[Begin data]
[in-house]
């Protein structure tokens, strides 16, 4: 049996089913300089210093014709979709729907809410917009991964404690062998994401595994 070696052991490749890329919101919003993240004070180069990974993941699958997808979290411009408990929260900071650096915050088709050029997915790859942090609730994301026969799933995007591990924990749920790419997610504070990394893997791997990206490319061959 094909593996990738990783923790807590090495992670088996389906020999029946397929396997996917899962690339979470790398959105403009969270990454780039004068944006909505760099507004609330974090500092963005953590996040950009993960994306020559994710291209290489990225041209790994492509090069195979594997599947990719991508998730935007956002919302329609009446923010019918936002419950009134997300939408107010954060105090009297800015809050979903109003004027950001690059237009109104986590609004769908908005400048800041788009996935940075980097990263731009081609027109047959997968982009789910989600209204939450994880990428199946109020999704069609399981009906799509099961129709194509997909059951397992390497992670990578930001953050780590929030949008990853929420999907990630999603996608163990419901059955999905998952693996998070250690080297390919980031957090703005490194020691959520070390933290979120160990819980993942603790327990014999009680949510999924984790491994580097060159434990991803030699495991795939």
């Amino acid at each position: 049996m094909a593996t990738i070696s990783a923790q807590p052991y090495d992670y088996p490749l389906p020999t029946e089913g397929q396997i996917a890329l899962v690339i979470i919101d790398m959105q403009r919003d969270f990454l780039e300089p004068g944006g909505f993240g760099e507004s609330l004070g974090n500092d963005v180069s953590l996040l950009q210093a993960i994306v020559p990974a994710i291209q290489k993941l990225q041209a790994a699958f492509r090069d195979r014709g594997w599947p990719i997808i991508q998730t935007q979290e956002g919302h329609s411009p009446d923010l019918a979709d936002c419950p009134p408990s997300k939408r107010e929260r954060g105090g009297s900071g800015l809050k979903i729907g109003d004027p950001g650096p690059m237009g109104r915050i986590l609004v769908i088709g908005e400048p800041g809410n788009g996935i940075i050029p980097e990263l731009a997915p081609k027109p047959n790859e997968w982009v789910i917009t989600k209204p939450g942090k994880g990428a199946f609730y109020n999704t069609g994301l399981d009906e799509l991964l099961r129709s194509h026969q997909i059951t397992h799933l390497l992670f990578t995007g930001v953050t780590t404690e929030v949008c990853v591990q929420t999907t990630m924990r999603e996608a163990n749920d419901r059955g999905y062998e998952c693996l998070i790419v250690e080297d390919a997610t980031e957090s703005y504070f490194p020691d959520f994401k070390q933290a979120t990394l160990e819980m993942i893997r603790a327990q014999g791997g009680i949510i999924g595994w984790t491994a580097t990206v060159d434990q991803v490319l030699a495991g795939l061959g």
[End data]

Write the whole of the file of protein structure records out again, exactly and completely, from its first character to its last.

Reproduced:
[in-house]
């Protein structure tokens, strides 16, 4: 049996089913300089210093014709979709729907809410917009991964404690062998994401595994 070696052991490749890329919101919003993240004070180069990974993941699958997808979290411009408990929260900071650096915050088709050029997915790859942090609730994301026969799933995007591990924990749920790419997610504070990394893997791997990206490319061959 094909593996990738990783923790807590090495992670088996389906020999029946397929396997996917899962690339979470790398959105403009969270990454780039004068944006909505760099507004609330974090500092963005953590996040950009993960994306020559994710291209290489990225041209790994492509090069195979594997599947990719991508998730935007956002919302329609009446923010019918936002419950009134997300939408107010954060105090009297800015809050979903109003004027950001690059237009109104986590609004769908908005400048800041788009996935940075980097990263731009081609027109047959997968982009789910989600209204939450994880990428199946109020999704069609399981009906799509099961129709194509997909059951397992390497992670990578930001953050780590929030949008990853929420999907990630999603996608163990419901059955999905998952693996998070250690080297390919980031957090703005490194020691959520070390933290979120160990819980993942603790327990014999009680949510999924984790491994580097060159434990991803030699495991795939």
């Amino acid at each position: 049996m094909a593996t990738i070696s990783a923790q807590p052991y090495d992670y088996p490749l389906p020999t029946e089913g397929q396997i996917a890329l899962v690339i979470i919101d790398m959105q403009r919003d969270f990454l780039e300089p004068g944006g909505f993240g760099e507004s609330l004070g974090n500092d963005v180069s953590l996040l950009q210093a993960i994306v020559p990974a994710i291209q290489k993941l990225q041209a790994a699958f492509r090069d195979r014709g594997w599947p990719i997808i991508q998730t935007q979290e956002g919302h329609s411009p009446d923010l019918a979709d936002c419950p009134p408990s997300k939408r107010e929260r954060g105090g009297s900071g800015l809050k979903i729907g109003d004027p950001g650096p690059m237009g109104r915050i986590l609004v769908i088709g908005e400048p800041g809410n788009g996935i940075i050029p980097e990263l731009a997915p081609k027109p047959n790859e997968w982009v789910i917009t989600k209204p939450g942090k994880g990428a199946f609730y109020n999704t069609g994301l399981d009906e799509l991964l099961r129709s194509h026969q997909i059951t397992h799933l390497l992670f990578t995007g930001v953050t780590t404690e929030v949008c990853v591990q929420t999907t990630m924990r999603e996608a163990n749920d419901r059955g999905y062998e998952c693996l998070i790419v250690e080297d390919a997610t980031e957090s703005y504070f490194p020691d959520f994401k070390q933290a979120t990394l160990e819980m993942i893997r603790a327990q014999g791997g009680i949510i999924g595994w984790t491994a580097t990206v060159d434990q991803v490319l030699a495991g795939l061959g």